Saoub selected for Science and Technology Policy Fellowship
Karin Saoub, the M. Paul Capp and Constance Whitehead Professor of Mathematics at Roanoke College, has been selected for the Science & Technology Policy Fellowship from the American Association for the Advancement of Science. Saoub is one of seven mathematicians among the 300 highly trained scientists in the organization’s 50th class of fellows who will help inform actionable, science-based policies throughout the U.S. government. Saoub has been placed as an adviser to the director of the Office of Science in the U.S. Department of Energy.
Selection for the program was based on an involved application process that included 13 interviews and a writing assignment to research a topic at the level of a 50-page scientific paper but condense it down to a short briefing memo. The fellowship will require similar projects that involve condensing and explaining science so it is informative but accessible to an audience of policymakers and elected officials.
Fellows like Saoub will learn firsthand about federal policymaking and implementation, while the U.S. government benefits from the contributions of highly trained scientists and engineers. Many of the policy hearings in Congress are supported by scientists like Saoub, who help agency staff prepare for hearings and other situations where they must testify before Congress or in the public arena.
“It’s really about building the bridges between science and policy,” Saoub said. “Meeting the other fellows has been inspiring. We may come from different backgrounds and stages in our careers, but we all have a passion to make better policy through science.”
“ I never imagined I would be learning about fusion energy, the muon g-2 experiment, and exascale computing performance. I am excited to contribute my skills to the DOE.”
Karin Saoub, M. Paul Cap and Constance Whitehead Professor of Mathematics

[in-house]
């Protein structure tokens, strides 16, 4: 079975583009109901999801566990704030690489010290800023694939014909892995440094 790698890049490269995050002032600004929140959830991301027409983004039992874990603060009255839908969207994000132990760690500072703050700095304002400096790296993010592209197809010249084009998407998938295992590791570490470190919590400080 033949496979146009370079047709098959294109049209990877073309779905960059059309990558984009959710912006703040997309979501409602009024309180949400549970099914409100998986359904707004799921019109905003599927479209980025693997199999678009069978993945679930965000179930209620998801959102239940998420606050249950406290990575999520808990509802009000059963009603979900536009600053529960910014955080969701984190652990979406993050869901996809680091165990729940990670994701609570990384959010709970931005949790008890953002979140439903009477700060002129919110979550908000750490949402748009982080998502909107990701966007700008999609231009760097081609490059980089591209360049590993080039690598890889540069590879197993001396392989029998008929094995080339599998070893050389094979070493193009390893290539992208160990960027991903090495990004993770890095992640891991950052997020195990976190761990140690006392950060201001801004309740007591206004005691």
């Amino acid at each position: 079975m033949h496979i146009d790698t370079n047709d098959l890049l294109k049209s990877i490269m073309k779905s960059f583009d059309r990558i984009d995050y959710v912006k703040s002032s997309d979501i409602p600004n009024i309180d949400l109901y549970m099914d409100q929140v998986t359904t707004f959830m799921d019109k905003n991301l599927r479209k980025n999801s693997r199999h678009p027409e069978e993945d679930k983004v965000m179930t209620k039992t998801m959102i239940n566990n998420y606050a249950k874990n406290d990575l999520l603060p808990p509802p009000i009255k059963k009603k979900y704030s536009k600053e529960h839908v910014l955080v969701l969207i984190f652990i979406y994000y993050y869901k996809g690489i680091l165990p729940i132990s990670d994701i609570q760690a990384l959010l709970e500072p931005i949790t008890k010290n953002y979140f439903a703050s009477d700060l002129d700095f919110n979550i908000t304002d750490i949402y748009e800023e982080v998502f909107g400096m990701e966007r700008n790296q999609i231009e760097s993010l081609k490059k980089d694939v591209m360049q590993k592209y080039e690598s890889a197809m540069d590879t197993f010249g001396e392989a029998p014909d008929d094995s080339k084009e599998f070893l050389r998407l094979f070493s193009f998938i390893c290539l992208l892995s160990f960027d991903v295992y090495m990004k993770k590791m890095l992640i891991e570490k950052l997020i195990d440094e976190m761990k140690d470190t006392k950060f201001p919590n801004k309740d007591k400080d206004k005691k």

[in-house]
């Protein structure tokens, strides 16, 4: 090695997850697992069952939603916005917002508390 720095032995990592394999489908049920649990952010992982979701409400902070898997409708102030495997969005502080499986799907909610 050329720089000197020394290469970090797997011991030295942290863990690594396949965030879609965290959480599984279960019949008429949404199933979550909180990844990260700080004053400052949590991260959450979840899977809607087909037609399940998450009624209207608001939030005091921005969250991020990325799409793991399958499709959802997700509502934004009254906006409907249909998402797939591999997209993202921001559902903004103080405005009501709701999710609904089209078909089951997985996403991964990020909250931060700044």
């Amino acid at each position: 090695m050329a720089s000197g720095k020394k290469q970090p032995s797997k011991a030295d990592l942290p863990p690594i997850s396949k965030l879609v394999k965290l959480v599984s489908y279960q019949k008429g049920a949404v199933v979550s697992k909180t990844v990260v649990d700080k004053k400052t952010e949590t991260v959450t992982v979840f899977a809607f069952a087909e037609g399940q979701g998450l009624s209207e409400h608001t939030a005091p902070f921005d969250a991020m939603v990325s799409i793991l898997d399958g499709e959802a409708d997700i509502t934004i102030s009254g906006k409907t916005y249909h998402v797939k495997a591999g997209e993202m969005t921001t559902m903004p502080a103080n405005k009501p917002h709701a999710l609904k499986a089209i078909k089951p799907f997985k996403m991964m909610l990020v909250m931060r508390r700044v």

Saoub has moved to Washington, D.C., for the academic year. She said she will miss her students, but she is looking forward to learning more about how math and science can help our government agencies, and she looks forward to supporting science in the national arena.
“In just a few short weeks, I have learned a tremendous amount about how our government operates, including how the various agencies are funded and prioritize initiatives,” she said, “as well as what projects fit under the umbrella of the Office of Science in the DOE. I never imagined I would be learning about fusion energy, the muon g-2 experiment, and exascale computing performance. I am excited to contribute my skills to the DOE.”
Saoub said the idea to apply for the fellowship came from one of her students.
“Several years ago, I worked with a student who came up with a project to look at how to use math to combat gerrymandering,” she said. “It was really interesting to think about how the skills that we teach in math could be useful in a broader sense. This broadened my own view of what I could do beyond teaching and my research. It was cool that something a student came up with has sort of shifted my focus years down the line. It will also help me to see more varied career paths for our math students.”
Fellows represent a full spectrum of disciplines, backgrounds and career stages.
“AAAS policy fellows have been demonstrating excellence in science policy for the past half-century, defining what it means to be a scientist and engineer in the policymaking realm,” said Rashada Alexander, Science & Technology Policy Fellowship director and alumna fellow. “In our 50th year of partnership with the U.S. government and many esteemed scientific societies and supporters, we are excited to usher in the newest class and follow their important contributions to policy, science and society.”